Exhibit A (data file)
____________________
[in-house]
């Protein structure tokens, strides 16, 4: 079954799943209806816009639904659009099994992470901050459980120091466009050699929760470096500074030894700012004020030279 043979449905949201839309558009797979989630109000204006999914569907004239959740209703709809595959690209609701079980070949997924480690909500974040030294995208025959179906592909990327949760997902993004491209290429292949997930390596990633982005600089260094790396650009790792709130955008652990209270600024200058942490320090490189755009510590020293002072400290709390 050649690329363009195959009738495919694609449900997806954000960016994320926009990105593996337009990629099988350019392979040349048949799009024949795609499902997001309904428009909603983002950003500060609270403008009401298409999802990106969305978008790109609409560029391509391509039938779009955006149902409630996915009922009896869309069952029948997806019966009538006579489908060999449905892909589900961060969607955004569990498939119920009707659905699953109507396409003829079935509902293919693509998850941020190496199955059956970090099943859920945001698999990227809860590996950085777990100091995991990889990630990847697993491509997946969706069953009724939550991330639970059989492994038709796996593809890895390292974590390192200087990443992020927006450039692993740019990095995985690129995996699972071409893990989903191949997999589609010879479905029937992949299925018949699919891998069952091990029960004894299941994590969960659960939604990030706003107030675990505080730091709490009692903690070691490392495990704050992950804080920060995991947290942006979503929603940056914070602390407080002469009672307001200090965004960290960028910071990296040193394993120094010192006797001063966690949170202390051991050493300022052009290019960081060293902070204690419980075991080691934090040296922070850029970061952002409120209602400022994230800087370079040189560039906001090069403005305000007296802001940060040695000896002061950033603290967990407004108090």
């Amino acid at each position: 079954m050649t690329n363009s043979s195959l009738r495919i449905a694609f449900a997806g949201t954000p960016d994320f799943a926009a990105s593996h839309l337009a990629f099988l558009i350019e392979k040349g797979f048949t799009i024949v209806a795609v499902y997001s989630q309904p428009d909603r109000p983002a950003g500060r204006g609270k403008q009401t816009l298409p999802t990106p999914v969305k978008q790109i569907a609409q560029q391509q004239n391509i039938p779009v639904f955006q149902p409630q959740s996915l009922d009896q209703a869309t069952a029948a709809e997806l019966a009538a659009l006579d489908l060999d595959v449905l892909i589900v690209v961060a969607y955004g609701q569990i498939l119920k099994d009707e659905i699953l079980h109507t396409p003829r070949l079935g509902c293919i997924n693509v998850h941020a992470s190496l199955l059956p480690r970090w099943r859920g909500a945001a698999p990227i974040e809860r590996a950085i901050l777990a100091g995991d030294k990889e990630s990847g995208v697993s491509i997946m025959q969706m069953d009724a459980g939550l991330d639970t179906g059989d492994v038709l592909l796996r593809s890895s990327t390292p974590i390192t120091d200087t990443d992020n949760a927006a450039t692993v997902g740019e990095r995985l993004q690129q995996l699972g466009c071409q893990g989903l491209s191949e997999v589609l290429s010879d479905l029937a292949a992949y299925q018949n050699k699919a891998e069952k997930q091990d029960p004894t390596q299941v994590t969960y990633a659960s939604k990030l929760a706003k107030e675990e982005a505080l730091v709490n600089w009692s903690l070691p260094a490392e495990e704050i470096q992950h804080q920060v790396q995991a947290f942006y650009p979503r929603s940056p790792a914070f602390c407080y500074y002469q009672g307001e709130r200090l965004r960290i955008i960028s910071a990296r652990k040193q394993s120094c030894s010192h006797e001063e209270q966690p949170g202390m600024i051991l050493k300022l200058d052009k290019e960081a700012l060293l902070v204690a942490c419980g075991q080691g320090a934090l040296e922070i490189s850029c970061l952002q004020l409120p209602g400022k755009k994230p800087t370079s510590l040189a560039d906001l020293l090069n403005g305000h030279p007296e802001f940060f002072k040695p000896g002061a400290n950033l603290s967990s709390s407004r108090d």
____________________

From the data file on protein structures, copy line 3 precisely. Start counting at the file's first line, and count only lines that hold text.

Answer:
């Amino acid at each position: 079954m050649t690329n363009s043979s195959l009738r495919i449905a694609f449900a997806g949201t954000p960016d994320f799943a926009a990105s593996h839309l337009a990629f099988l558009i350019e392979k040349g797979f048949t799009i024949v209806a795609v499902y997001s989630q309904p428009d909603r109000p983002a950003g500060r204006g609270k403008q009401t816009l298409p999802t990106p999914v969305k978008q790109i569907a609409q560029q391509q004239n391509i039938p779009v639904f955006q149902p409630q959740s996915l009922d009896q209703a869309t069952a029948a709809e997806l019966a009538a659009l006579d489908l060999d595959v449905l892909i589900v690209v961060a969607y955004g609701q569990i498939l119920k099994d009707e659905i699953l079980h109507t396409p003829r070949l079935g509902c293919i997924n693509v998850h941020a992470s190496l199955l059956p480690r970090w099943r859920g909500a945001a698999p990227i974040e809860r590996a950085i901050l777990a100091g995991d030294k990889e990630s990847g995208v697993s491509i997946m025959q969706m069953d009724a459980g939550l991330d639970t179906g059989d492994v038709l592909l796996r593809s890895s990327t390292p974590i390192t120091d200087t990443d992020n949760a927006a450039t692993v997902g740019e990095r995985l993004q690129q995996l699972g466009c071409q893990g989903l491209s191949e997999v589609l290429s010879d479905l029937a292949a992949y299925q018949n050699k699919a891998e069952k997930q091990d029960p004894t390596q299941v994590t969960y990633a659960s939604k990030l929760a706003k107030e675990e982005a505080l730091v709490n600089w009692s903690l070691p260094a490392e495990e704050i470096q992950h804080q920060v790396q995991a947290f942006y650009p979503r929603s940056p790792a914070f602390c407080y500074y002469q009672g307001e709130r200090l965004r960290i955008i960028s910071a990296r652990k040193q394993s120094c030894s010192h006797e001063e209270q966690p949170g202390m600024i051991l050493k300022l200058d052009k290019e960081a700012l060293l902070v204690a942490c419980g075991q080691g320090a934090l040296e922070i490189s850029c970061l952002q004020l409120p209602g400022k755009k994230p800087t370079s510590l040189a560039d906001l020293l090069n403005g305000h030279p007296e802001f940060f002072k040695p000896g002061a400290n950033l603290s967990s709390s407004r108090d």